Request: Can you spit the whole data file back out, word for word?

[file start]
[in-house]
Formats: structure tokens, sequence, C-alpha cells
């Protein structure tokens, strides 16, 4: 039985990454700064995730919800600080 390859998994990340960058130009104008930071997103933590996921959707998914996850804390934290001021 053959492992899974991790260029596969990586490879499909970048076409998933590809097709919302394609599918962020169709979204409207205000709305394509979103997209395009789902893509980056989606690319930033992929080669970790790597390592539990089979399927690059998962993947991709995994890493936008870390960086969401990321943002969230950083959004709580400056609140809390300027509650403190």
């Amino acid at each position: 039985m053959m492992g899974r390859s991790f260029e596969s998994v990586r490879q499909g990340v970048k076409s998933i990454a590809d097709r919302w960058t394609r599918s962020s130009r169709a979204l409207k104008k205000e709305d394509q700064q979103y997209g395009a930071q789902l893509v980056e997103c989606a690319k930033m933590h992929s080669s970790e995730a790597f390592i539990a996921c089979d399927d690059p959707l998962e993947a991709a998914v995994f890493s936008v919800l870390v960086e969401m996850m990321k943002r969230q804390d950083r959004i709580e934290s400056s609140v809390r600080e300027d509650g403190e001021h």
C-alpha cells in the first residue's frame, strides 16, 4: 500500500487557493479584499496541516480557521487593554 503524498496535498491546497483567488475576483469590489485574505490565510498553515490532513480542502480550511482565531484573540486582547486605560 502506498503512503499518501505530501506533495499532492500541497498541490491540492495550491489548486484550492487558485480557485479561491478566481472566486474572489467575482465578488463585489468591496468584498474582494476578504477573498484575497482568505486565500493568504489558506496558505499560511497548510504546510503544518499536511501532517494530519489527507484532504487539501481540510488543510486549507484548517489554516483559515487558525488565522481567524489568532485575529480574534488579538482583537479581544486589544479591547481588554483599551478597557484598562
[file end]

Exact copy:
[in-house]
Formats: structure tokens, sequence, C-alpha cells
């Protein structure tokens, strides 16, 4: 039985990454700064995730919800600080 390859998994990340960058130009104008930071997103933590996921959707998914996850804390934290001021 053959492992899974991790260029596969990586490879499909970048076409998933590809097709919302394609599918962020169709979204409207205000709305394509979103997209395009789902893509980056989606690319930033992929080669970790790597390592539990089979399927690059998962993947991709995994890493936008870390960086969401990321943002969230950083959004709580400056609140809390300027509650403190």
């Amino acid at each position: 039985m053959m492992g899974r390859s991790f260029e596969s998994v990586r490879q499909g990340v970048k076409s998933i990454a590809d097709r919302w960058t394609r599918s962020s130009r169709a979204l409207k104008k205000e709305d394509q700064q979103y997209g395009a930071q789902l893509v980056e997103c989606a690319k930033m933590h992929s080669s970790e995730a790597f390592i539990a996921c089979d399927d690059p959707l998962e993947a991709a998914v995994f890493s936008v919800l870390v960086e969401m996850m990321k943002r969230q804390d950083r959004i709580e934290s400056s609140v809390r600080e300027d509650g403190e001021h």
C-alpha cells in the first residue's frame, strides 16, 4: 500500500487557493479584499496541516480557521487593554 503524498496535498491546497483567488475576483469590489485574505490565510498553515490532513480542502480550511482565531484573540486582547486605560 502506498503512503499518501505530501506533495499532492500541497498541490491540492495550491489548486484550492487558485480557485479561491478566481472566486474572489467575482465578488463585489468591496468584498474582494476578504477573498484575497482568505486565500493568504489558506496558505499560511497548510504546510503544518499536511501532517494530519489527507484532504487539501481540510488543510486549507484548517489554516483559515487558525488565522481567524489568532485575529480574534488579538482583537479581544486589544479591547481588554483599551478597557484598562